My hon. Friend the Member for Dundee, East (Mr. McAllion) asked the Secretary of State a question. What will he be doing when thousands of Scots are down here lobbying Parliament? Will he undertake now to meet the lobbyists who come to press Scotland's case for self-determination? Will he name two of the hirelings sitting next to him to meet my hon. Friend the Member for Dundee, East and myself in a public debate in any constituency in Scotland? We shall then see what the Scottish people think of his case and ours.
The hon. Gentleman's figure was incorrect. He talks of humbug and calls for meetings in this Parliament. Yet on 8 July—this appeared in the Daily Record—the hon. Gentleman called on his Scottish colleagues to boycott Scottish questions which
would leave Scottish Secretary Ian Lang to address an empty Chamber.
It seems that the hon. Gentleman's ruse does not work.
Will the Secretary of State now admit that in the disastrous months since the election, it is his stock, his party's stock and London government stock that has nose-dived in Scotland? Can he name any group of Scottish workers—fishermen, miners, nurses or teachers—who have any remaining confidence in his government of Scotland?
As the leader of a party who promised to win 37 seats and ended up winning three, the hon. Gentleman knows all about nose-diving. I believe that the vast majority of people in Scotland recognise the success that the Government have achieved there in the past few years in helping our economy to diversify and strengthen and in preparing it now for emergence from recession, when we shall continue the process of sustained growth and the development of new prosperity.
Does the Secretary of State accept that the Opposition are used to broken promises on the part of the Conservatives, but that we are not used to the Secretary of State betraying the true interests of Scotland? Will he tell the House and the Scottish people when the constitutional farce, popularly called "Taking stock of the governance of Scotland", will end? Does he agree that Scots are treated with contempt when they are lectured about getting closer to the people from the cosy confines of the Monday Club in Brighton when every decision taken by the right hon. Gentleman rides roughshod over public opinion on every conceivable issue?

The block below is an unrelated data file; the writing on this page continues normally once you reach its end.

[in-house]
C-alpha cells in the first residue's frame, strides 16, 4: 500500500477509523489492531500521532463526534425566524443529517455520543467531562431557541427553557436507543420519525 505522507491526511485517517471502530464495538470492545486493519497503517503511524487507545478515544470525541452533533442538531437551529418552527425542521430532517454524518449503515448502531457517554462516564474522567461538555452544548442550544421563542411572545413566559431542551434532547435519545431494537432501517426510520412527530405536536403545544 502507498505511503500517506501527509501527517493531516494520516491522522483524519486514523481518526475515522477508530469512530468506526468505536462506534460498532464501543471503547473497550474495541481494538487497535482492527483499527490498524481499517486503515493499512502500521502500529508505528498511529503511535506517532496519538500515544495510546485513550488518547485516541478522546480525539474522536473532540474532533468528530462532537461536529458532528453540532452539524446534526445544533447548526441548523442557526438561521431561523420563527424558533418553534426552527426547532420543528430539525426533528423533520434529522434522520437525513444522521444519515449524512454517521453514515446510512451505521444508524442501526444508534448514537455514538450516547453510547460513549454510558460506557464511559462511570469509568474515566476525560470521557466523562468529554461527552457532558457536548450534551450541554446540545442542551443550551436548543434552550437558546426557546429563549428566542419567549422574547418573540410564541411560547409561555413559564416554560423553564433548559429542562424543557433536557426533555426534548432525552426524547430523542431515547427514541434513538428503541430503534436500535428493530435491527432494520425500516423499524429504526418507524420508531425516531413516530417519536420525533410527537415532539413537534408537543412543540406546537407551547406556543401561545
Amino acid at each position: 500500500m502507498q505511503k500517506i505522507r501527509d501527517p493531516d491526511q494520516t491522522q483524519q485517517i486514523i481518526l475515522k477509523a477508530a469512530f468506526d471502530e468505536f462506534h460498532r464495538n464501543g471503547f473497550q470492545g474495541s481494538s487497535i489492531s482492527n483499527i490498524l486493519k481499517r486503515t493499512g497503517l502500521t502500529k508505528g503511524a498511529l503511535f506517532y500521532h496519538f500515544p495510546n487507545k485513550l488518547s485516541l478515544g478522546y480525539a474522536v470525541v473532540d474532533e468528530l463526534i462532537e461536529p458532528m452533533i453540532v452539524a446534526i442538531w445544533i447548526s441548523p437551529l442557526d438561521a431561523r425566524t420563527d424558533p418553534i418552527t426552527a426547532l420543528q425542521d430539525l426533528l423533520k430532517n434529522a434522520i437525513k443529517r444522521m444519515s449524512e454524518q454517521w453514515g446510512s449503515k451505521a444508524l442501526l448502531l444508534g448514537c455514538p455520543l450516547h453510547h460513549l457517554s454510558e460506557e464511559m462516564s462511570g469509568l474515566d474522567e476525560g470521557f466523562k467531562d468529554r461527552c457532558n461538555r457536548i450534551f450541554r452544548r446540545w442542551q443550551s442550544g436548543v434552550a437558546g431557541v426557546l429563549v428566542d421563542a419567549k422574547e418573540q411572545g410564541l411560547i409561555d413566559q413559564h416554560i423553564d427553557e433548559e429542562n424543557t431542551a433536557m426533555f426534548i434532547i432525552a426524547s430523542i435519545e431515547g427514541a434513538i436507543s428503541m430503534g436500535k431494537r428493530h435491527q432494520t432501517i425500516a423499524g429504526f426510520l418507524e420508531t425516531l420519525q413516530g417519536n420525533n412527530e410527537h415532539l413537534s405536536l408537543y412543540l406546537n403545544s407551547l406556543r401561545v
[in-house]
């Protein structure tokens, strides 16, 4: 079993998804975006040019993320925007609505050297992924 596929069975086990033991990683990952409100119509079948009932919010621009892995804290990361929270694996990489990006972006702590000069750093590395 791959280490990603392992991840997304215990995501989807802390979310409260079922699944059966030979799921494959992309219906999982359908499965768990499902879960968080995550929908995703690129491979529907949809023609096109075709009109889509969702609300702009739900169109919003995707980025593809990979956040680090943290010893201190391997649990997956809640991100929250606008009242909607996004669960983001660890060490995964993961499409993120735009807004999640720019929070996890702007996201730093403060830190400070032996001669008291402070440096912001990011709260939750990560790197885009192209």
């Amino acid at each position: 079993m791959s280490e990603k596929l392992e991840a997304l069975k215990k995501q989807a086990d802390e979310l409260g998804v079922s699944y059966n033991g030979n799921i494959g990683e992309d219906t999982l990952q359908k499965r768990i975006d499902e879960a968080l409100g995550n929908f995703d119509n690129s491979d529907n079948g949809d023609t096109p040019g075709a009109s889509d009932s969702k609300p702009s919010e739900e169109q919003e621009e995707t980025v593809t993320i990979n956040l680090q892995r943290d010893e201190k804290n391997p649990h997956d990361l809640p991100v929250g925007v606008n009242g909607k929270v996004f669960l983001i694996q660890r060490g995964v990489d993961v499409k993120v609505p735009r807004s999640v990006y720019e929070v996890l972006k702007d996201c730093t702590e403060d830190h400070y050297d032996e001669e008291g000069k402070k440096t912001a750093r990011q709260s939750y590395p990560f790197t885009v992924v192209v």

Is he also aware that while our European colleagues are taking the issue of subsidiarity seriously we have the spectacle of the Secretary of State and the Prime Minister using it to cover cracks in the Conservative party? Why is he not using subsidiarity to better the government of Scotland? Does he accept that 75 per cent. of Scots want costitutional change? There is a compelling case to be made for a voice for Scotland so that our aspirations and our priorities can be met much more effectively. When will he stop treating the people of Scotland with contempt and, more importantly, when can we expect to see some leadership?
I would never treat the people of Scotland with contempt. I put my case to the people in the general election just as my party did and we won re-election as the Government of the United Kingdom. The hon. Gentleman asked me about subsidiarity, but he does not seem to be aware that my right hon. Friend the Prime Minister and Chancellor Kohl of Germany have been the two leading figures within the European Community who have driven the principle of subsidiarity forward.